As consumers, whales can have strong influences on marine communities both directly as predators and indirectly in interactions in the food-web at an estimate of 65% of primary production required in the North Pacific Ocean to sustain their populations prior to commercial whaling (Roman et al, 2014).
Without whales, this level of productivity is shunted to other species, however, in the past there likely was higher primary production due to “whale-induced recycling and upper-ocean retention of nutrients” (Roman et al, 2014).
While whales have a “high total metabolic rate” but a “low mass-specific metabolic rate” for their immense size, smaller animals would be limited to 8% of the biomass of the blue whale (Roman et al, 2014).
Therefore, if primary production was constant, reducing the populations of baleen whales lowers the marine ecosystems potential to retain carbon (Roman et al, 2014).
Whales are predators who can also have a major influence on both the ecological and the evolutionary changing aspects of prey populations that grow “through food webs and biogeochemical cycles”, such as the transport of nitrogen and iron (Roman et al, 2014).
With the removal of whales in the Southern Oceans during the 20th Century, other krill predators may have increased, such as penguins and fur seals in the Antarctic (Roman et al, 2014).
While marine mammals, including whales, can be thought of as reasons for fish population decline, direct evidence of this is limited (Roman et al, 2014).
In fact, it is suggested in ecosystems where whale populations were reduced, there was also large decreases in fish stocks; therefore, instead, the presence of whales resulted in an improvement in fish yields (Roman et al, 2014).
Species of blue whales in the Southern Ocean promote the productivity of fish stocks through whale pump (Roman et al, 2014).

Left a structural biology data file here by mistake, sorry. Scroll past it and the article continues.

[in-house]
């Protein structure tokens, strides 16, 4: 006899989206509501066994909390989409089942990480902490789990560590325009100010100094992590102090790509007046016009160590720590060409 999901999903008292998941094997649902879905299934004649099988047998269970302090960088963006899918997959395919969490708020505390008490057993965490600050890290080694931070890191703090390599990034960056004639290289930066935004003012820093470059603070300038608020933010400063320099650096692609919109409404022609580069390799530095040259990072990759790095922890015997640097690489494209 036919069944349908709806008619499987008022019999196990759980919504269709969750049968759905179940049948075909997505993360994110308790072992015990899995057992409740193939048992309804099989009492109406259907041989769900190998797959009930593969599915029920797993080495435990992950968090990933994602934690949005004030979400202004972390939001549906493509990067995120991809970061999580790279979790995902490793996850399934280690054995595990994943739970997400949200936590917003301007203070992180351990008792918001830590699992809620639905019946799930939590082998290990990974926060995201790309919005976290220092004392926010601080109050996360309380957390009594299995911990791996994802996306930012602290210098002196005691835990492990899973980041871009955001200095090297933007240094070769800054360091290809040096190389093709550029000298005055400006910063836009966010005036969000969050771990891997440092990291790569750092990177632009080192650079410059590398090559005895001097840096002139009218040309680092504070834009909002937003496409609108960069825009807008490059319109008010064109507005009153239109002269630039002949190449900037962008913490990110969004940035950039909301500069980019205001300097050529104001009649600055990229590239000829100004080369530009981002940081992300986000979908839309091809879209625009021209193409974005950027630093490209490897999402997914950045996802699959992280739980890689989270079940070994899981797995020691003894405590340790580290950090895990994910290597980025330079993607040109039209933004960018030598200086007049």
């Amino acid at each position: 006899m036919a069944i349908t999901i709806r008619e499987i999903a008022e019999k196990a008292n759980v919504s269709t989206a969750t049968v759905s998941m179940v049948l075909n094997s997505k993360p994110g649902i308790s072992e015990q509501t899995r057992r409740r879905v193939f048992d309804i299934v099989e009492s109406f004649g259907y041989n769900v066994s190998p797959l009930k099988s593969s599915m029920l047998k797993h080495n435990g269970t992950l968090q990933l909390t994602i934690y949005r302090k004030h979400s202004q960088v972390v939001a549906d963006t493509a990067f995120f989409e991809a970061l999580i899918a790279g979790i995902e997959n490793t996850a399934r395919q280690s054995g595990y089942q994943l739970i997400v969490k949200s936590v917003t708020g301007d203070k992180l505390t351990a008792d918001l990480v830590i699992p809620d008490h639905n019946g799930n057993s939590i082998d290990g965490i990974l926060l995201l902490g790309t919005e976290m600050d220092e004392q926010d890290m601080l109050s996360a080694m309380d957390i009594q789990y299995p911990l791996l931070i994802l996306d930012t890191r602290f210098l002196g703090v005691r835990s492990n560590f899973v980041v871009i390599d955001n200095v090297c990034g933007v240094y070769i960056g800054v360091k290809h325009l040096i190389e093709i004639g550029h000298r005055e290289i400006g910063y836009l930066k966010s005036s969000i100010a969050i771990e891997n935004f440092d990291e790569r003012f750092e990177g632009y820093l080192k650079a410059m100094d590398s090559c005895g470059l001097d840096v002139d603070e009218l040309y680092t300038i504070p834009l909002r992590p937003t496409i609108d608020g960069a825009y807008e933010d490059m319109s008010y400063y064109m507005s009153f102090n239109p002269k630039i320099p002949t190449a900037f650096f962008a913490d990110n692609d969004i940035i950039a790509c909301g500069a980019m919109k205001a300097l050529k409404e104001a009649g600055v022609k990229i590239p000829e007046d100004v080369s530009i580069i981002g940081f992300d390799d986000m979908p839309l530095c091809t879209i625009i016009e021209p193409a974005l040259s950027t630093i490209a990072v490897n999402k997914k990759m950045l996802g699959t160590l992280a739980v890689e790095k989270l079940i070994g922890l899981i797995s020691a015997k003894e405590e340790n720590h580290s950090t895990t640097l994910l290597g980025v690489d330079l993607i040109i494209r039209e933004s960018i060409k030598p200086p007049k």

Whales can provide stability and reduce both the occurrence and amount of fluctuations caused by concerns in relation to:
- climate issues
- primary productivity (Roman et al, 2014).
With the removal of whales, evidence suggests systems will be more at risk to external stressors and will be harder to manage (Roman et al, 2014).
Foraging whales can influence the local physical environment of the ocean. Whales diving and surfacing can enhance the upward movement of rich nutrients in deep water during feeding sessions (Roman et al, 2014).
Humpback whales create “bubble nets” creating a spiral flow using their breaths to round up their prey as the most fleeting of “engineered physical constructs” (Roman et al, 2014).
Humpback whales purposely disturb the bottom of the ocean to flush prey out of burrows in:
- broken shells (Roman et al, 2014).
Gray whales create meter-wide gouges by plowing the Bering Sea floor while foraging causing substantial sediments and nutrients to be suspended in the waters while also improving the recycling of nutrients and uncovering crustaceans from the ocean bottom to move them to the surface providing food for seabirds feeding on the surface (Roman et al, 2014).